When Fran and I moved to Texada Island in 1992 we were both making glass beads, and had plenty of glass scraps and a small annealer kiln. I started putting the tiny glass pieces in the kiln after assembling them to look like images and patterns. The results were fun and appealing to me. I glued magnets or pins to these and started selling them at farmer’s markets. I was hooked.
This talented young artist works in a range of the visual arts including calligraphy and illumination, painting, stained glass, textiles and sculpture. Park on the street and walk down the driveway to the green front door of the house. Charlotte does her work under the name “Septaliger.” She reproduces Medieval manuscripts on homemade vellum, made from the skins of Texada deer. Demonstrations of calligraphy and the Medieval technique of making paint from pigments. Check out the teabag art.
Danusia started her adventure with clay at Surrey Art Center where she took classes. For the next decade she belonged to the North Delta Potters Guild. As a member of Frasier Valley Potters Guild Danusia had an opportunity to explore many firing technics including wood, soda, gas, pit, and raku.
Deborah Dumka was born in Northern British Columbia and has lived three quarters of her life in rural communities across Canada, for the most part on the shores of an ocean. She draws on the physical and emotional landscape of rural life to make functional textile work examining our important connections with nature.
Meet gallery owner Doby Dobrostanski. Are you looking for commissioned works, originals or fine art prints? Doby specializes in aviation, automotive, marine, wildlife, murals and landscapes. With over 30 years’ experience he delivers high-quality artwork that matches the client’s needs.
Joya is a Renaissance lutenist. She has a BA in Music from the University of York, UK and is currently pursuing graduate studies at Longy School of Music in Boston. Born in Haida Gwaii, Joya found inspiration from the landscape from a young age. Several of her early works were exhibited and sold in local galleries and the museum. Growing up in an artist’s home, she was surrounded by art from an early age. She was further influenced by seeing the works of Miro and Chagall on a trip to France when she was twelve.
Joyce’s acrylic paintings are expressions of joy, part of a healing journey that she would like to share with you. There are impressionist landscapes and florals. Her techniques include loose brushwork and knife work, focusing on the interplay among colour, light and subject matter.
Kathleen is inspired by her West Coast island lifestyle, bright but naturalistic colours, and various ceramic techniques used throughout art history. She has been focused on hand building and glaze development for the last two years. She is always concerned with how her products feel in the hand, wanting texture to feel luscious, and contours to be a natural fit. She creates functional and sculptural ceramics in her small batch, ceramics studio in Van Anda.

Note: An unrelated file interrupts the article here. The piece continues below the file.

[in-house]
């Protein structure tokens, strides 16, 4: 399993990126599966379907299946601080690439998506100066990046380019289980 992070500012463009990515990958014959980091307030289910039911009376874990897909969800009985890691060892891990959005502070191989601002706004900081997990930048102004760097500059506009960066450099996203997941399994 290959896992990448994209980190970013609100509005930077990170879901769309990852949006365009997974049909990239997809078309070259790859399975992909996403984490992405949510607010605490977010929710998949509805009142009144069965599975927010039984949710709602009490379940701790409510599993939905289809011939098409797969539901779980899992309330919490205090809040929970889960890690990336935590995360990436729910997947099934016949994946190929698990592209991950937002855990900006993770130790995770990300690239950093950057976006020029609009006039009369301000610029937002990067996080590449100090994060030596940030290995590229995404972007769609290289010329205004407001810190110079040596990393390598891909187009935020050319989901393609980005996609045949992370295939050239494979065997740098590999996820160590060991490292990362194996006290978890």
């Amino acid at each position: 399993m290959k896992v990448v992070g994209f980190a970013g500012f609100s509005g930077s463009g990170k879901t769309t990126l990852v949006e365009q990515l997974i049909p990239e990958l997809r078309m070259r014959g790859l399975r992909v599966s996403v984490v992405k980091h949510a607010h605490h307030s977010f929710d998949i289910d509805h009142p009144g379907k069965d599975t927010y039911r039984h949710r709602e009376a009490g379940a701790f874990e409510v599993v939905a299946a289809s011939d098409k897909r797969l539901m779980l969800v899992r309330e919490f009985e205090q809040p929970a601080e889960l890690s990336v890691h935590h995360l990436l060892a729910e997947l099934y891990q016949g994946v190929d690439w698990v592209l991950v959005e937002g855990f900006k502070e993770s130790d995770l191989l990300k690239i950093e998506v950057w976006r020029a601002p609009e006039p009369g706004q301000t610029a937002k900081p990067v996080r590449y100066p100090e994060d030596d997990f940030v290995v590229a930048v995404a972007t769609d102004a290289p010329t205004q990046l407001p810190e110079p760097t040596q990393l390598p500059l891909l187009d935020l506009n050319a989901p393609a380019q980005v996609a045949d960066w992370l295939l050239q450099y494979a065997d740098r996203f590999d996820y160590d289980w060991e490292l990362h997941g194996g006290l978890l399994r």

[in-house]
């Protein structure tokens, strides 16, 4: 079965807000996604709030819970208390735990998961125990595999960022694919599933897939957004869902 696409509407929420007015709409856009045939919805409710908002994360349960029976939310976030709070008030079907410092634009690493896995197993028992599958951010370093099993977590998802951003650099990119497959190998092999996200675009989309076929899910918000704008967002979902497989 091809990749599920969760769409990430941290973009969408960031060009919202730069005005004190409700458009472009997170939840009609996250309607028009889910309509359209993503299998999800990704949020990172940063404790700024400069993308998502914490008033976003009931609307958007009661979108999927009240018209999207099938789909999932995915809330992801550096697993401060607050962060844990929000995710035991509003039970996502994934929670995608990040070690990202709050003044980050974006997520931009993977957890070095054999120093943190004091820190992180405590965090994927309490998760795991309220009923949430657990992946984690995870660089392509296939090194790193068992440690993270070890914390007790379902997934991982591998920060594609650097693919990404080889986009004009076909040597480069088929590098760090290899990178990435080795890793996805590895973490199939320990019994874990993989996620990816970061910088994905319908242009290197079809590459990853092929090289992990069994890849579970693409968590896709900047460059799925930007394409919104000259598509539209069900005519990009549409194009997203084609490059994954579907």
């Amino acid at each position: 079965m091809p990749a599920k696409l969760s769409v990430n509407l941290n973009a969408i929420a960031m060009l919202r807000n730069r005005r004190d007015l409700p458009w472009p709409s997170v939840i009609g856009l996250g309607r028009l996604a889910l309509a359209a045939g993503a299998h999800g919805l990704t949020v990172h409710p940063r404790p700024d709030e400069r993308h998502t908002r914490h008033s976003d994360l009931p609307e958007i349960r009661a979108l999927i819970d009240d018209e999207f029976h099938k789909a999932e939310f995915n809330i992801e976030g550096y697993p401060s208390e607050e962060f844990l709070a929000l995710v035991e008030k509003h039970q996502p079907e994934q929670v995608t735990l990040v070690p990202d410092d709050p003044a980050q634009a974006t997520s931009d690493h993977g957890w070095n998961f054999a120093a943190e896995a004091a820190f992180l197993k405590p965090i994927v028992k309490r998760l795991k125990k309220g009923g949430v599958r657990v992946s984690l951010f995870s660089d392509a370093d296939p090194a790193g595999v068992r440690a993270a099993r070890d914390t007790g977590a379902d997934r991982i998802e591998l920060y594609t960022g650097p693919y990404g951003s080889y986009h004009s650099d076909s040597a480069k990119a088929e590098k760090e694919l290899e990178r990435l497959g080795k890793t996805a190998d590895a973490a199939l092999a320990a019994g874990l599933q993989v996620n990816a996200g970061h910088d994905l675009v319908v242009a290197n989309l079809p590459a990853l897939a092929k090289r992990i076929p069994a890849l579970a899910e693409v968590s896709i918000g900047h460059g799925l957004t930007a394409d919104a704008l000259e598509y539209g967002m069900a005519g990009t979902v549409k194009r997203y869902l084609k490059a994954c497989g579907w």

Lori has had a rich career as both artist and teacher. She taught art and math to high school students for twenty-seven years, some being at the first year university level. In 2010, Lori was recognized for her strong voice for the visual arts and her classroom practices by the British Columbia Art Teacher’s Association with the Award for Excellence in Art Education, Graduation Level. Through out her working career Lori has never stopped making art. She has explored the art of painting using a variety of media and styles to create works alive with personality.
I first discovered my love for photography in high school where I spent all my spare time in a wet darkroom. For those who have not experienced it, there is a special thrill that you get the first time you see one of your own images gradually come to life in the developer bath. From that very moment, I was hooked on photography.
Sandy McCormick of Texada Island is inspired by the look and feel of beach glass. She is captivated by its colors, patinas, lustres and textures. Each piece is different in size, shape and thickness. Styles of printing indicate its age and former use. “Each piece tells a story.” She began collecting beach glass in 1974 after seeing a friend’s table adorned with sea glass and lit from below. “The glass just sparkled and that’s when I started my own collection.” Sandy produces one-of-a-kind works of useful art. Her custom works include wedding centrepieces and birthday, anniversary, wedding and memorial mirrors on driftwood. “Custom work is fun because you include the customers own keepsakes to make it really personal.”
I often incorporate my art into functional objects or architecture so it will be frequently encountered. I strive for art which changes throughout the day, lighting conditions and use. In this way I work to create art which continues to surprise and inspire long after the basic function of the object has become habit.